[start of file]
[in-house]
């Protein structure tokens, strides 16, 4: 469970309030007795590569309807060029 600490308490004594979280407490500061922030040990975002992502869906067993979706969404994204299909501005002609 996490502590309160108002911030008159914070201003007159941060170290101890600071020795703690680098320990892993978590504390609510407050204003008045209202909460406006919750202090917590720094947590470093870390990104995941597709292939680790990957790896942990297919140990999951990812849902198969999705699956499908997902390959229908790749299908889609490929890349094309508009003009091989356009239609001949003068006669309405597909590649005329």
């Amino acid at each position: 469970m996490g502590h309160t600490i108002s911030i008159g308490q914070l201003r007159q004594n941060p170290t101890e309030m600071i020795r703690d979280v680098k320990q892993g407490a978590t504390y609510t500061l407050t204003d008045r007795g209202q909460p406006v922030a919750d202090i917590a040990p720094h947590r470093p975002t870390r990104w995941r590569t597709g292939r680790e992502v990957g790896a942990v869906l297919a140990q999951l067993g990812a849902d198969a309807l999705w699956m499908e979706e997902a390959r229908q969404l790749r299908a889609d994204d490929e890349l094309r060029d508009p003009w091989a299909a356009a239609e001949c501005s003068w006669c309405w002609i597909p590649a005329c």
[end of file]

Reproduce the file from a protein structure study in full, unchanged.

[in-house]
């Protein structure tokens, strides 16, 4: 469970309030007795590569309807060029 600490308490004594979280407490500061922030040990975002992502869906067993979706969404994204299909501005002609 996490502590309160108002911030008159914070201003007159941060170290101890600071020795703690680098320990892993978590504390609510407050204003008045209202909460406006919750202090917590720094947590470093870390990104995941597709292939680790990957790896942990297919140990999951990812849902198969999705699956499908997902390959229908790749299908889609490929890349094309508009003009091989356009239609001949003068006669309405597909590649005329």
């Amino acid at each position: 469970m996490g502590h309160t600490i108002s911030i008159g308490q914070l201003r007159q004594n941060p170290t101890e309030m600071i020795r703690d979280v680098k320990q892993g407490a978590t504390y609510t500061l407050t204003d008045r007795g209202q909460p406006v922030a919750d202090i917590a040990p720094h947590r470093p975002t870390r990104w995941r590569t597709g292939r680790e992502v990957g790896a942990v869906l297919a140990q999951l067993g990812a849902d198969a309807l999705w699956m499908e979706e997902a390959r229908q969404l790749r299908a889609d994204d490929e890349l094309r060029d508009p003009w091989a299909a356009a239609e001949c501005s003068w006669c309405w002609i597909p590649a005329c």